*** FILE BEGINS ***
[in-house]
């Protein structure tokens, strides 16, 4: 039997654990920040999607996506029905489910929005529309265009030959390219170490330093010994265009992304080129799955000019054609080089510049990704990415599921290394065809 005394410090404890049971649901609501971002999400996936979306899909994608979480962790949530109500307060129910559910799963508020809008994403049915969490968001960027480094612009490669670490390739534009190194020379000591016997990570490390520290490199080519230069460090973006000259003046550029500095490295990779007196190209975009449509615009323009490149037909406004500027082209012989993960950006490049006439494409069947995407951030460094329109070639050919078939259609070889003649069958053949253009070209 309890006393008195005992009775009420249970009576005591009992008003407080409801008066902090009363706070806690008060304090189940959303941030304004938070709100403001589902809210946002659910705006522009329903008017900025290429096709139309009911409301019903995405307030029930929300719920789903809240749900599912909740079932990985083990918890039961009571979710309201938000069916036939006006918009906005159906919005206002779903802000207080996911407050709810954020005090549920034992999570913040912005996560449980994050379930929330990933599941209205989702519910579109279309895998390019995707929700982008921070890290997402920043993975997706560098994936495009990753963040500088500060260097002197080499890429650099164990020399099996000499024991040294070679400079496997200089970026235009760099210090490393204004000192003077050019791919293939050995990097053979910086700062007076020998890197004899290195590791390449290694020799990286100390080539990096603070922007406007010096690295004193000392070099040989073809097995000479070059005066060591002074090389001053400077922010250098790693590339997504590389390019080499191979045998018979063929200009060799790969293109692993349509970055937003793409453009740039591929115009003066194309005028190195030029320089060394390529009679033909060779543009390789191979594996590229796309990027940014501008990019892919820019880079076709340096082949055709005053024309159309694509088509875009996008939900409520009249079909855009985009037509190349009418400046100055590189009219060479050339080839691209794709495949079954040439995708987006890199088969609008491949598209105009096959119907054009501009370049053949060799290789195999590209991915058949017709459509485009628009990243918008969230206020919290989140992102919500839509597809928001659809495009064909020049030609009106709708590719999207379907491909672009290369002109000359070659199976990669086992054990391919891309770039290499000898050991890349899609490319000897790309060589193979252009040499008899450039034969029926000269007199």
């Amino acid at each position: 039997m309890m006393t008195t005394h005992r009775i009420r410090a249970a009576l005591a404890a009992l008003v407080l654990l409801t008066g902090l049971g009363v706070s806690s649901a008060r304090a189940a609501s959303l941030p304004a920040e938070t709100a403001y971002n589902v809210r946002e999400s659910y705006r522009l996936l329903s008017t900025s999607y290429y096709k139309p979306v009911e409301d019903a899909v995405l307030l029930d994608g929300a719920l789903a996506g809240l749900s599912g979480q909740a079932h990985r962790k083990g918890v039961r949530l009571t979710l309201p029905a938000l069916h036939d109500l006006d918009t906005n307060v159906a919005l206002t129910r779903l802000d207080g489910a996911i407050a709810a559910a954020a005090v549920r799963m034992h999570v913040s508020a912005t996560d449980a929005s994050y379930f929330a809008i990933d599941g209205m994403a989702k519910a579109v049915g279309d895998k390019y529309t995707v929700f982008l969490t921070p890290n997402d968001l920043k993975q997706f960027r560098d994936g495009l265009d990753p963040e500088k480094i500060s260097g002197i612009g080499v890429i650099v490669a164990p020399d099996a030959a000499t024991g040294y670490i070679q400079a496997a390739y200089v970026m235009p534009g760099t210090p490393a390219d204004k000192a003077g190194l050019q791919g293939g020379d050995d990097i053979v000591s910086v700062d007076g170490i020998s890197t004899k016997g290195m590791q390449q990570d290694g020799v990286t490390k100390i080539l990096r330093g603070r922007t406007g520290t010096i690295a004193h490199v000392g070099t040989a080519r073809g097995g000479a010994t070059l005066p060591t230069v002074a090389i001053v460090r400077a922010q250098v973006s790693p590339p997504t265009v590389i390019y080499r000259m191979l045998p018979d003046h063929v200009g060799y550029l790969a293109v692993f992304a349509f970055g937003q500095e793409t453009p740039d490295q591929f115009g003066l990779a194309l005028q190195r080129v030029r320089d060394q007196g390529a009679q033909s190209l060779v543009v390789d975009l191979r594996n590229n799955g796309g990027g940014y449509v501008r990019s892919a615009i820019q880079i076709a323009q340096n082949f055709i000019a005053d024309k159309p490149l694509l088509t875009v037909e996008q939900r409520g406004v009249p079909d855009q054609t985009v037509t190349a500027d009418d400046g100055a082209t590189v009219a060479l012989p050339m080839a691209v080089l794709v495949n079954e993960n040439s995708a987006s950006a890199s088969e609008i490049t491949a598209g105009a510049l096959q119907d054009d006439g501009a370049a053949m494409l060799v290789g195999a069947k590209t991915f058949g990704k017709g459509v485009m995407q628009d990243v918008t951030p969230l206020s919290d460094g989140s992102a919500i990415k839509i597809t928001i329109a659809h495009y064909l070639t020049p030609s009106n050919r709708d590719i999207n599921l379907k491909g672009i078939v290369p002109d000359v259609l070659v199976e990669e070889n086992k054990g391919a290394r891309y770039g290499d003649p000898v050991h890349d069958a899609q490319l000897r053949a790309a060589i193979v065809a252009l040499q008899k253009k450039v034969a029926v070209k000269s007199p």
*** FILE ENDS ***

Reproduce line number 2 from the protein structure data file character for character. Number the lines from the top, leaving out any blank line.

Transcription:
């Protein structure tokens, strides 16, 4: 039997654990920040999607996506029905489910929005529309265009030959390219170490330093010994265009992304080129799955000019054609080089510049990704990415599921290394065809 005394410090404890049971649901609501971002999400996936979306899909994608979480962790949530109500307060129910559910799963508020809008994403049915969490968001960027480094612009490669670490390739534009190194020379000591016997990570490390520290490199080519230069460090973006000259003046550029500095490295990779007196190209975009449509615009323009490149037909406004500027082209012989993960950006490049006439494409069947995407951030460094329109070639050919078939259609070889003649069958053949253009070209 309890006393008195005992009775009420249970009576005591009992008003407080409801008066902090009363706070806690008060304090189940959303941030304004938070709100403001589902809210946002659910705006522009329903008017900025290429096709139309009911409301019903995405307030029930929300719920789903809240749900599912909740079932990985083990918890039961009571979710309201938000069916036939006006918009906005159906919005206002779903802000207080996911407050709810954020005090549920034992999570913040912005996560449980994050379930929330990933599941209205989702519910579109279309895998390019995707929700982008921070890290997402920043993975997706560098994936495009990753963040500088500060260097002197080499890429650099164990020399099996000499024991040294070679400079496997200089970026235009760099210090490393204004000192003077050019791919293939050995990097053979910086700062007076020998890197004899290195590791390449290694020799990286100390080539990096603070922007406007010096690295004193000392070099040989073809097995000479070059005066060591002074090389001053400077922010250098790693590339997504590389390019080499191979045998018979063929200009060799790969293109692993349509970055937003793409453009740039591929115009003066194309005028190195030029320089060394390529009679033909060779543009390789191979594996590229796309990027940014501008990019892919820019880079076709340096082949055709005053024309159309694509088509875009996008939900409520009249079909855009985009037509190349009418400046100055590189009219060479050339080839691209794709495949079954040439995708987006890199088969609008491949598209105009096959119907054009501009370049053949060799290789195999590209991915058949017709459509485009628009990243918008969230206020919290989140992102919500839509597809928001659809495009064909020049030609009106709708590719999207379907491909672009290369002109000359070659199976990669086992054990391919891309770039290499000898050991890349899609490319000897790309060589193979252009040499008899450039034969029926000269007199």